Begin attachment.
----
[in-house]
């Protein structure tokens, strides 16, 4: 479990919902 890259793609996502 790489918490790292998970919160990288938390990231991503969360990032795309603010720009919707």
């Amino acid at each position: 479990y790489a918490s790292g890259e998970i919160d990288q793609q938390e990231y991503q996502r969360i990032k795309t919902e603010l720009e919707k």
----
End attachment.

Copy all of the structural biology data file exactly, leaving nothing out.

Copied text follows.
[in-house]
């Protein structure tokens, strides 16, 4: 479990919902 890259793609996502 790489918490790292998970919160990288938390990231991503969360990032795309603010720009919707």
């Amino acid at each position: 479990y790489a918490s790292g890259e998970i919160d990288q793609q938390e990231y991503q996502r969360i990032k795309t919902e603010l720009e919707k």